Shameful crime

By Balakumar K Published on Feb 23, 2017 05:06 PM IST

The abduction of a popular Malayalam actress on Friday last in Kerala by a car-borne gang that gagged and molested her

for over an hour was heinous and disturbing at many levels. That it was some what akin to some scenes in the Hindi movie ‘Pink’, where a similar kidnap and rape drama was played out, adds to the trauma and morbidity.

While there is widespread outrage in fi lm circles of Malayalam and also Kollywood, the abduction mastermind is believed to be an actor-colleague who paid the gang handsomely to take some kind of revenge on the abducted actress.

The alleged main perpetrator, ‘Pulsar’ Sunil, who was briefl y a driver with the actress, is still at large though the other suspects have been nabbed.

Reports in the media that the sons of a Kerala politician may have played a part in the abduction have once again highlighted that the wards of politicians are often spoilt brats because of the atmosphere in which they call the shots in Indian society and function as extra-constitutional authorities.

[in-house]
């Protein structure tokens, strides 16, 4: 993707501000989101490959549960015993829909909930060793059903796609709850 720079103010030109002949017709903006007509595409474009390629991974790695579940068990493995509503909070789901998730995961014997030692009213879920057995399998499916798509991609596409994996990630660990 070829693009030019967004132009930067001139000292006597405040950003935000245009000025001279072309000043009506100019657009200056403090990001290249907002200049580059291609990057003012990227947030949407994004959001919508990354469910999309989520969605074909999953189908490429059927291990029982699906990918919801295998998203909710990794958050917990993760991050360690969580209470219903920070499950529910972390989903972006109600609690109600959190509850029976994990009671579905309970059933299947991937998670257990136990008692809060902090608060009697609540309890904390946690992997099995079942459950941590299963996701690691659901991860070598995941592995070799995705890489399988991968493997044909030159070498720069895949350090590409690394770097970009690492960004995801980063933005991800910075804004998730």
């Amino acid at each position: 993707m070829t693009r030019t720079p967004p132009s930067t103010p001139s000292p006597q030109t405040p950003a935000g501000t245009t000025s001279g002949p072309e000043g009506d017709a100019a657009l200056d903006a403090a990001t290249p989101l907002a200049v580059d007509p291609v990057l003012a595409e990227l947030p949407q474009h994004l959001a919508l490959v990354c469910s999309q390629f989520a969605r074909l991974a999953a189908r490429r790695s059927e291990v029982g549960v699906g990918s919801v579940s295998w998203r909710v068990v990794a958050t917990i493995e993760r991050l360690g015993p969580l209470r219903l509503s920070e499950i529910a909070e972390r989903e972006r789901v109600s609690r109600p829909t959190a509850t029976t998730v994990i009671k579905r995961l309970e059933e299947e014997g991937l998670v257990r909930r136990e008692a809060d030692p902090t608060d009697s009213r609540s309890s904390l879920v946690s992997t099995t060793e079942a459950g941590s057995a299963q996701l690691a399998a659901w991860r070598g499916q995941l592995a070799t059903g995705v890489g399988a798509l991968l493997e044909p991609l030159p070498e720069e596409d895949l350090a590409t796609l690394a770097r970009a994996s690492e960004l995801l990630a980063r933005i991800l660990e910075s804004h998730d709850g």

Reports say the actress was heading home to Kochi in her vehicle from a shooting location in Thrissur when she was waylaid by the gang who forced their way into the car, threatened her that they would inject her with drugs and drove around with her for more than an hour, threatening her all the while.

When the actress finally managed to escape, she reached the home of a film director and called the police. The police feel her present driver and a former one were part of the group that abducted and molested her. Though a section of the

media has blamed it on a rival actor, there is no knowing why the actress was abducted and whether she was sexually assaulted.

There is need for a thorough investigation in which no bigwig should be spared—be it the politician’s sons or the actor-abductor or anyone else. Such incidents have a tendency to recur, especially if effective deterrents are not created and enforced meticulously.

Vested interests often play havoc in such cases and it is incumbent on the State machinery to ensure that justice is delivered and due processes are followed.

If there is lack of deterrence in law, it needs to be tackled by sharpening the law. Much is at stake here because women need to be freed from fear and harassment. The Kerala incident should indeed make the male chauvinists hang their heads in shame.